Other Free Encyclopedias » Animal Life Resource » Dinosaurs, Snakes, and Other Reptiles » Iguanas Anoles and Relatives: Iguanidae - Physical Characteristics, Behavior And Reproduction, Conservation Status, Cape Spinytail Iguana (ctenosaura Hemilopha): Species Accounts - GEOGRAPHIC RANGE, HABITAT, DIET, IGUANIDS AND PEOPLE

Iguanas Anoles and Relatives: Iguanidae - Common Chuckwalla (sauromalus Obesus): Species Accounts

chuckwallas body tail sun

Physical characteristics: Chuckwallas are large, big-bellied lizards that can weigh up to 2 pounds (1 kilograms) and can reach a length of 16 inches (40.6 centimeters). They have a thick tail that is as long as the head and body together. The tail narrows to a blunt point at the end. Chuckwalla skin feels like sandpaper. There are folds of loose skin on the sides of the neck and body. Adult males have a black head, shoulders, and legs. The body color is red or gray, with yellow toward tail. Females and young have gray and yellow bands.


Geographic range: Chuckwallas are found in the United States.


Habitat: Chuckwallas live in rocky deserts with plenty of hiding places.

Chuckwallas are large, big-bellied lizards that can weigh up to 2 pounds (1 kilograms). (Wai Ping Wu/Bruce Coleman Inc. Reproduced by permission.)

Diet: Chuckwallas feed on leaves, flowers, and fruits.


Behavior and reproduction: The chuckwalla is cold-blooded; their body temperature changes with the environment. Chuckwallas spend cool desert nights in burrows, which tend to remain warm. In the morning, when the sun comes up, they come out of their burrows. To warm up, chuckwallas bask, or stretch out, in the sun. They place their bodies sidewise to the sun, to warm them up more quickly. They bask until they reach a temperature of 100°F (38°C). Then they begin searching for food. If the surrounding temperature becomes too hot, chuckwallas hide under rocks or bushes until the weather cools down.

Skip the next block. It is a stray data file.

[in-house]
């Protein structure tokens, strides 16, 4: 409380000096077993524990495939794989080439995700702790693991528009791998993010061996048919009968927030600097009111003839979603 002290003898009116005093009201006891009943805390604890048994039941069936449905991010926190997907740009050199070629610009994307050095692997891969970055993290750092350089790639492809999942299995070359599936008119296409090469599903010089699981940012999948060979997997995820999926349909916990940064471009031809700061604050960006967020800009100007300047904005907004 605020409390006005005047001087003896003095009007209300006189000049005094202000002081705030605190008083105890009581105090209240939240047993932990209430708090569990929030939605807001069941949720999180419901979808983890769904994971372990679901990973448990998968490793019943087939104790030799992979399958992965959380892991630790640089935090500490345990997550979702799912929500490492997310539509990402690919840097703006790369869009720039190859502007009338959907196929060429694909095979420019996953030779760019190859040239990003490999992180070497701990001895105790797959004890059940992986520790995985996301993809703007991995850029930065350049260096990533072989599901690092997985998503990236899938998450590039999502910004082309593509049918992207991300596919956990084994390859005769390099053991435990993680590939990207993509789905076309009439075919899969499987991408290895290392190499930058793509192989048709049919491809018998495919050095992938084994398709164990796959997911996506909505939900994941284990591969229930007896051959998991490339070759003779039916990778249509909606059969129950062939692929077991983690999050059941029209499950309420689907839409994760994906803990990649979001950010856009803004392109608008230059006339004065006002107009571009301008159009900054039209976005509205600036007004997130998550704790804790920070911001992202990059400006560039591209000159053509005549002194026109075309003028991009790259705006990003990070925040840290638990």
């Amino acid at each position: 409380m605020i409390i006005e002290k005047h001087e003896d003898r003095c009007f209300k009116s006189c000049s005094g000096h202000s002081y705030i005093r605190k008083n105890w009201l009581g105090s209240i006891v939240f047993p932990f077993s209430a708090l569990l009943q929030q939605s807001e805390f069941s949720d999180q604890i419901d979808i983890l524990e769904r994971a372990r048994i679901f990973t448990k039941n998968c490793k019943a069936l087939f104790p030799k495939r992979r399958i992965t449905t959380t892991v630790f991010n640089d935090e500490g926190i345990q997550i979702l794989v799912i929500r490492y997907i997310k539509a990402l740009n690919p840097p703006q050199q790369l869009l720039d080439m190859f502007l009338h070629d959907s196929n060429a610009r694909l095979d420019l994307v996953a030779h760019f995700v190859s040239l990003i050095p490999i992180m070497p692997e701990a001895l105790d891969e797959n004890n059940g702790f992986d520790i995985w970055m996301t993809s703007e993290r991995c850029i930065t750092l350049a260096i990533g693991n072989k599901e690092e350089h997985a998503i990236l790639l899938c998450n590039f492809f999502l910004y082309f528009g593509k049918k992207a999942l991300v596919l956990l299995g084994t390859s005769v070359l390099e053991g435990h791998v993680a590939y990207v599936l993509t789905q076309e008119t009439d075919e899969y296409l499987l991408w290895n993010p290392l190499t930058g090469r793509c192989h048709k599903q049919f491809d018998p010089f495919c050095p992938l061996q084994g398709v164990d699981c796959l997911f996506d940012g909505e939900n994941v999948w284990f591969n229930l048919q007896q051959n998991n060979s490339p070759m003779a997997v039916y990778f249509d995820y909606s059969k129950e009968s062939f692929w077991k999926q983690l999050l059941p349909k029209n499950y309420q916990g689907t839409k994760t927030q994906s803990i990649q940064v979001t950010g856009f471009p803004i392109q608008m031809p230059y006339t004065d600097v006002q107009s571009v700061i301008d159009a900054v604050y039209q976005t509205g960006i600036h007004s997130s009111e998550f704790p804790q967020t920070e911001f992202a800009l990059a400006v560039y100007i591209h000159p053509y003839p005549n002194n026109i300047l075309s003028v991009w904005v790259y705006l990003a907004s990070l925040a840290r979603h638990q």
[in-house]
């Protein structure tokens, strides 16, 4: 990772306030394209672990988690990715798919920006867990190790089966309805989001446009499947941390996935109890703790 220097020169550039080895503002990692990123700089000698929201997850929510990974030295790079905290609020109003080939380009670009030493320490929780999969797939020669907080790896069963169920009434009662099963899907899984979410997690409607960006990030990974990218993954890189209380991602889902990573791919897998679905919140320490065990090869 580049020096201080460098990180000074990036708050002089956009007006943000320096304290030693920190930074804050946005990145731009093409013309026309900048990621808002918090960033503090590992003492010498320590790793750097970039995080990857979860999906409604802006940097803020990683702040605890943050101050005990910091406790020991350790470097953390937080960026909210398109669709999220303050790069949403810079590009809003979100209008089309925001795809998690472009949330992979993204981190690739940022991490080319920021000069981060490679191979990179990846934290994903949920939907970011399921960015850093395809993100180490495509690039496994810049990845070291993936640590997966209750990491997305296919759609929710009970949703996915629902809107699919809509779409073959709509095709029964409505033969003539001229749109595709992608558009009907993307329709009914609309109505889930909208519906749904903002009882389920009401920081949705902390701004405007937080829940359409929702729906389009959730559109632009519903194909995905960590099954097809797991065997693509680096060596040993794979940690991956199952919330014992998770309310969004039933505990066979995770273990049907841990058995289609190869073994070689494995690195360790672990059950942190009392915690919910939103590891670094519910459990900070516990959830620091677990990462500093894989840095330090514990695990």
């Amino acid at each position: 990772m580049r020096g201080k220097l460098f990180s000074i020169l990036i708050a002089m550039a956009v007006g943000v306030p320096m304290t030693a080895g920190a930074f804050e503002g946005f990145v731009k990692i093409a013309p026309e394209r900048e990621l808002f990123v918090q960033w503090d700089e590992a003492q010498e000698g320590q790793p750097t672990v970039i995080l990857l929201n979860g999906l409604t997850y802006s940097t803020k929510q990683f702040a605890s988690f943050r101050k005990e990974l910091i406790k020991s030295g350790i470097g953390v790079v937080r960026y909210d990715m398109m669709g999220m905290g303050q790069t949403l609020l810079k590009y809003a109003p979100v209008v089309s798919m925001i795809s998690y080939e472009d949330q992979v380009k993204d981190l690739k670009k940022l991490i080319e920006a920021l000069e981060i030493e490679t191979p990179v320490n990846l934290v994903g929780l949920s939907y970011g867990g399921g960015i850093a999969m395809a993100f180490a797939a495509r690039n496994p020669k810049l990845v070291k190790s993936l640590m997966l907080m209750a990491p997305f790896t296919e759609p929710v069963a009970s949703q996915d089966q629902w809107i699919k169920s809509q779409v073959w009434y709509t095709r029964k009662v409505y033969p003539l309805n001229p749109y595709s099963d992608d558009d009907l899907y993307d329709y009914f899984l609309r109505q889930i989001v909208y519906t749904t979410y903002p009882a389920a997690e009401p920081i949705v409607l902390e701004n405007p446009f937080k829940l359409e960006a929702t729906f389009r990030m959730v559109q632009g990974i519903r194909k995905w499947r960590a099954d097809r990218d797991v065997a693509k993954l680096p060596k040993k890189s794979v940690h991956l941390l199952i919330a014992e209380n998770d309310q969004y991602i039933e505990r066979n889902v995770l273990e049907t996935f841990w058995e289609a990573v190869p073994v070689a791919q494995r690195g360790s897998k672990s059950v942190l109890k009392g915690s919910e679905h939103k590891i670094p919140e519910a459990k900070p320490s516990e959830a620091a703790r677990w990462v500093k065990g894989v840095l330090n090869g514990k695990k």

When disturbed, the chuckwalla hides in a rock crevice. It begins gulping air. The loose skin folds around its neck and the sides of its body puff up, until the chuckwalla becomes larger. For the moment, it is jammed in the rock crevice, and this makes it almost impossible for a predator to pull it out. If, however, a predator does manage to grab a chuckwalla by the tail, the tail separates from the body and wriggles. This distracts the predator, letting the chuckwalla escape. A new tail grows back.

Chuckwallas make a combination of movements to defend a territory or attract a mate: head bobbing, open-mouth displays, and body pushups. In the summer, females place five to ten eggs in rock crevices. The eggs hatch two months later, in early fall.


Chuckwallas and people: Chuckwallas are sold in the pet trade and sometimes are eaten as food.


Conservation status: Chuckwallas are not threatened with extinction. ∎

Iguanas Anoles and Relatives: Iguanidae - Green Anole (anolis Carolinensis): Species Accounts [next] [back] Iguanas Anoles and Relatives: Iguanidae - Cape Spinytail Iguana (ctenosaura Hemilopha): Species Accounts

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